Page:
Off the back of these deals, New Forests is expected to announce a new capital raising for its Australia and New Zealand strategy in the current quarter. It is also currently raising assets for its latest Southeast Asia forestry fund.

To date, European and Canadian pension funds, followed by some of the big international defined benefit public sector funds, have shown the keenest interest in forestry as an asset class, although New Forests does have some Australian super fund investors.

Brand says that the investment structure, typically with long-term predictable cash yields which can be managed via the timing of timber harvest, is a big plus for defined benefit funds, which are few and far between in Australia.

“Forestry is unusual,” he says. “As the trees grow you get capital appreciation and then when you cut them down you get income… But forestry is still a small asset class. We think it’s worth about US$200 billion but it is expanding – in asset value and geographically with some estimates seeing it become a US$1 trillion asset class over the next several years.”

Nevertheless, forestry and agriculture have also shown similarly low-to-negative correlations with listed markets as well as infrastructure and other alternatives, which Australian super funds seem to favour.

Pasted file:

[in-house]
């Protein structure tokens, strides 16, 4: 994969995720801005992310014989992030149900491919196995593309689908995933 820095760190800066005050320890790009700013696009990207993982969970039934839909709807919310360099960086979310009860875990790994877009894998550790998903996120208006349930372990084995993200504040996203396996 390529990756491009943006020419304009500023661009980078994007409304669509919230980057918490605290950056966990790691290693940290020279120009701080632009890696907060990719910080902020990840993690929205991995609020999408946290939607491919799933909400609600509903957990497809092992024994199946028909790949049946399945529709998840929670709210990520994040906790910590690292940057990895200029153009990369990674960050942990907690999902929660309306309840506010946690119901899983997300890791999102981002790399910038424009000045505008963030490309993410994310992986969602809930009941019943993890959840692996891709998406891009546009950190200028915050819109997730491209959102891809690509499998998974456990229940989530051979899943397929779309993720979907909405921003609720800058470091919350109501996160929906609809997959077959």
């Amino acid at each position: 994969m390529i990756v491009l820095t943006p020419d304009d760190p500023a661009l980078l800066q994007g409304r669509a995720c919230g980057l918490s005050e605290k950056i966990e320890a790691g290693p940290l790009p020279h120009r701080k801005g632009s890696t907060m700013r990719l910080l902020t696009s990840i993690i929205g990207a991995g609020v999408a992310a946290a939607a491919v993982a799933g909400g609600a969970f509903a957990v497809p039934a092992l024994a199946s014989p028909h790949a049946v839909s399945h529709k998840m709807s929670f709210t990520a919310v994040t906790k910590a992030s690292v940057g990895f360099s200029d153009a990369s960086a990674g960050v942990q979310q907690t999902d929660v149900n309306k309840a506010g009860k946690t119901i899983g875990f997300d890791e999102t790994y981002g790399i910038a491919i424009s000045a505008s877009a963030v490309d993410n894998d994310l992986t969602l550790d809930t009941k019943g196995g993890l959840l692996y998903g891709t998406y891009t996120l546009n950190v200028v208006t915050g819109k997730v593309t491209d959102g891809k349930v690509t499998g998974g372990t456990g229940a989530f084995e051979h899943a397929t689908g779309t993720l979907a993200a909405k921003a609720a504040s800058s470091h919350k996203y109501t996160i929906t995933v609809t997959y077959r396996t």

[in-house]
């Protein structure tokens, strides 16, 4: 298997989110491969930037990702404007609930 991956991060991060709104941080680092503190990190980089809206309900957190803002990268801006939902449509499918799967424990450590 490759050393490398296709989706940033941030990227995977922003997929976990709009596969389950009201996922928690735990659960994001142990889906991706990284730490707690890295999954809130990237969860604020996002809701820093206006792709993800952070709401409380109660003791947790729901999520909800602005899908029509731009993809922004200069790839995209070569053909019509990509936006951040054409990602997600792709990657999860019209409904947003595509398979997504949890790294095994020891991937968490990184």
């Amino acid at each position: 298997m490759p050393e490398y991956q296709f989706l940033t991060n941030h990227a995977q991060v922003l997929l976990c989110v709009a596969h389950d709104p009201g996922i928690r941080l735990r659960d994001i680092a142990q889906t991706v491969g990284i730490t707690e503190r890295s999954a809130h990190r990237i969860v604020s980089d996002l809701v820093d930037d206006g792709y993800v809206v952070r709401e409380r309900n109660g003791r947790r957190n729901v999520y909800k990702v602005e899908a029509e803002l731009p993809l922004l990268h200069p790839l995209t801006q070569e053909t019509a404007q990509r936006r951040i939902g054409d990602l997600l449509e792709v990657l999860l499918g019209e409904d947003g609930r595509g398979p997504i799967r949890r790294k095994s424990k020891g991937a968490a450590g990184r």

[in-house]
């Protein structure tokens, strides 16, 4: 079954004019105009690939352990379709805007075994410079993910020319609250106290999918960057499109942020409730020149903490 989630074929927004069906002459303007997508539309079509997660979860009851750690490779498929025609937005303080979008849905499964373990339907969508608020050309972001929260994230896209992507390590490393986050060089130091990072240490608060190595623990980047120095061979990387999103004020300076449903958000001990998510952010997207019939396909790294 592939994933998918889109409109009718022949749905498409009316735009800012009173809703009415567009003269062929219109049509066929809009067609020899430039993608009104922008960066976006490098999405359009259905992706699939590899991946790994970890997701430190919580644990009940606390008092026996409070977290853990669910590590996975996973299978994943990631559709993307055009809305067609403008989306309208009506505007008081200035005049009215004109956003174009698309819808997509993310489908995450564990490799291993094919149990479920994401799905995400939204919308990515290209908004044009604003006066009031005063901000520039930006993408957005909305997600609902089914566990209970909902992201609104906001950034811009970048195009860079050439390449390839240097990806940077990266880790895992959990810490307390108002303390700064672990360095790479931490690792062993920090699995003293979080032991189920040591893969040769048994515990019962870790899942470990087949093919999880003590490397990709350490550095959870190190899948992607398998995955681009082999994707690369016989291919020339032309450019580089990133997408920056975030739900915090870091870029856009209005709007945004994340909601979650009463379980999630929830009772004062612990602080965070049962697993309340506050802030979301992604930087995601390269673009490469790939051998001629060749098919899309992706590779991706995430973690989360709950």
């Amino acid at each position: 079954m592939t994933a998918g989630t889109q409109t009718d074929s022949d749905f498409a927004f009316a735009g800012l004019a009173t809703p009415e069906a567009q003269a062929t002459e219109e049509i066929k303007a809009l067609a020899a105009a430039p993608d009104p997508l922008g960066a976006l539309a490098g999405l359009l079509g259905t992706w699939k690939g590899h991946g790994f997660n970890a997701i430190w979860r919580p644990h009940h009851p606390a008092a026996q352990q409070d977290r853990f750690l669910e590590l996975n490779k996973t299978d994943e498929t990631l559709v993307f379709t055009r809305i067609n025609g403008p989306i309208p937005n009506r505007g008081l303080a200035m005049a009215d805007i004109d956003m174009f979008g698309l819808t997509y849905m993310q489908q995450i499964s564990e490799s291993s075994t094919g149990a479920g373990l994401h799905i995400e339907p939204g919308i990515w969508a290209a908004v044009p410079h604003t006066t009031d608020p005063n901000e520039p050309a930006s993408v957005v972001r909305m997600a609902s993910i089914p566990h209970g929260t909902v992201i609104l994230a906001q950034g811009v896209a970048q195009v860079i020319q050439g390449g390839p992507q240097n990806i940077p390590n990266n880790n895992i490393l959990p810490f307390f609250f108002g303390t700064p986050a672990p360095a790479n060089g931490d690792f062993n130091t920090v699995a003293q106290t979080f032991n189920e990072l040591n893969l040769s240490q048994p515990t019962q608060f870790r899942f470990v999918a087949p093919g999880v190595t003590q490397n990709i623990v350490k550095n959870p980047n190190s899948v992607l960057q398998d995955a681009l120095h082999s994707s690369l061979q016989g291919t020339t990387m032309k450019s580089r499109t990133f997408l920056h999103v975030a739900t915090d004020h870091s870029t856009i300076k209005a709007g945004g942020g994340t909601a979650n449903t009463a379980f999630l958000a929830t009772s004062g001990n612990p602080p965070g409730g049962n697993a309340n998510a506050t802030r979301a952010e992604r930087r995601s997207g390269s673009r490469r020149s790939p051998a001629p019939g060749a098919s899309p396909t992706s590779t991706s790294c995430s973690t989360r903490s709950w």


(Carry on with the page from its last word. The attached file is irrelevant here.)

New Zealand's Gisborne radiator pine forest

The fund manager’s repertoire has also expanded with the development of carbon offset projects in California, along with Australia and New Zealand. These offsets can be sold to companies with greenhouse gas emissions liabilities, which provides the manager with “greater optionality” between timber and tree growth on the one hand and timber and carbon on the other, Brand says.

While the total global agricultural sector accounts for about 20 per cent of the world’s carbon emissions, sustainable forestry fits in a net-zero-target portfolio as the only carbon negative component.

“The role of forestry will morph to include portfolio decarbonisation as a risk control tool for big investors,” Brand says. “And a lot of super funds have been proactive on the issue with their net-zero commitments.”